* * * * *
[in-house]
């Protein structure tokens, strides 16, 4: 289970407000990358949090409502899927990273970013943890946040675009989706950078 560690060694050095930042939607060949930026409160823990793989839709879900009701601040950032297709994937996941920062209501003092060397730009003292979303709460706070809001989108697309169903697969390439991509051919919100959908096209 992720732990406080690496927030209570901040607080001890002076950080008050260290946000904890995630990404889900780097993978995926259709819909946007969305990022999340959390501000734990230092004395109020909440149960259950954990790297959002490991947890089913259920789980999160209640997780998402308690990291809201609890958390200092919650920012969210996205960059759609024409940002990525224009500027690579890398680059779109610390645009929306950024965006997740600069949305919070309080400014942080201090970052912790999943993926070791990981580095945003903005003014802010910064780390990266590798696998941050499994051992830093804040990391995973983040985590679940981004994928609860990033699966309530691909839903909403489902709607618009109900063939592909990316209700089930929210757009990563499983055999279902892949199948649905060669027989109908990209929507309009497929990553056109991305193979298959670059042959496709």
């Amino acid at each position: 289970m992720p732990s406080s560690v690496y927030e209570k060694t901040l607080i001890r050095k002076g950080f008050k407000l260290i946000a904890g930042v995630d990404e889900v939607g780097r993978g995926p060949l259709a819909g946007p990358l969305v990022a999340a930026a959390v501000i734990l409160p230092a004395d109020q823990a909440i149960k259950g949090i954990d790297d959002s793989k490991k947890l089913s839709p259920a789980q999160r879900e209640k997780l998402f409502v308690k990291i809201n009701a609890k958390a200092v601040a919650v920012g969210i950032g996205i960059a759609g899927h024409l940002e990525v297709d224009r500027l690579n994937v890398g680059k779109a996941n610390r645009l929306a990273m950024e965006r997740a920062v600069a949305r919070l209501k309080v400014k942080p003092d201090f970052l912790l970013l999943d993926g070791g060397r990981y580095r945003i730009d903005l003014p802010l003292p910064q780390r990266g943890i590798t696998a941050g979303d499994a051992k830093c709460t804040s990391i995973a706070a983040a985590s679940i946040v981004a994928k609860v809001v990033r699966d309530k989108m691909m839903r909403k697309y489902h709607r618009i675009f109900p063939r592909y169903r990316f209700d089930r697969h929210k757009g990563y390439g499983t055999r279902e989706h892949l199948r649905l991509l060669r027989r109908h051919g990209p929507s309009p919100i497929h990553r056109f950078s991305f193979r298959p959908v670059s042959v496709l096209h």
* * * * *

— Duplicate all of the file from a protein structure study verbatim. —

[in-house]
């Protein structure tokens, strides 16, 4: 289970407000990358949090409502899927990273970013943890946040675009989706950078 560690060694050095930042939607060949930026409160823990793989839709879900009701601040950032297709994937996941920062209501003092060397730009003292979303709460706070809001989108697309169903697969390439991509051919919100959908096209 992720732990406080690496927030209570901040607080001890002076950080008050260290946000904890995630990404889900780097993978995926259709819909946007969305990022999340959390501000734990230092004395109020909440149960259950954990790297959002490991947890089913259920789980999160209640997780998402308690990291809201609890958390200092919650920012969210996205960059759609024409940002990525224009500027690579890398680059779109610390645009929306950024965006997740600069949305919070309080400014942080201090970052912790999943993926070791990981580095945003903005003014802010910064780390990266590798696998941050499994051992830093804040990391995973983040985590679940981004994928609860990033699966309530691909839903909403489902709607618009109900063939592909990316209700089930929210757009990563499983055999279902892949199948649905060669027989109908990209929507309009497929990553056109991305193979298959670059042959496709």
């Amino acid at each position: 289970m992720p732990s406080s560690v690496y927030e209570k060694t901040l607080i001890r050095k002076g950080f008050k407000l260290i946000a904890g930042v995630d990404e889900v939607g780097r993978g995926p060949l259709a819909g946007p990358l969305v990022a999340a930026a959390v501000i734990l409160p230092a004395d109020q823990a909440i149960k259950g949090i954990d790297d959002s793989k490991k947890l089913s839709p259920a789980q999160r879900e209640k997780l998402f409502v308690k990291i809201n009701a609890k958390a200092v601040a919650v920012g969210i950032g996205i960059a759609g899927h024409l940002e990525v297709d224009r500027l690579n994937v890398g680059k779109a996941n610390r645009l929306a990273m950024e965006r997740a920062v600069a949305r919070l209501k309080v400014k942080p003092d201090f970052l912790l970013l999943d993926g070791g060397r990981y580095r945003i730009d903005l003014p802010l003292p910064q780390r990266g943890i590798t696998a941050g979303d499994a051992k830093c709460t804040s990391i995973a706070a983040a985590s679940i946040v981004a994928k609860v809001v990033r699966d309530k989108m691909m839903r909403k697309y489902h709607r618009i675009f109900p063939r592909y169903r990316f209700d089930r697969h929210k757009g990563y390439g499983t055999r279902e989706h892949l199948r649905l991509l060669r027989r109908h051919g990209p929507s309009p919100i497929h990553r056109f950078s991305f193979r298959p959908v670059s042959v496709l096209h």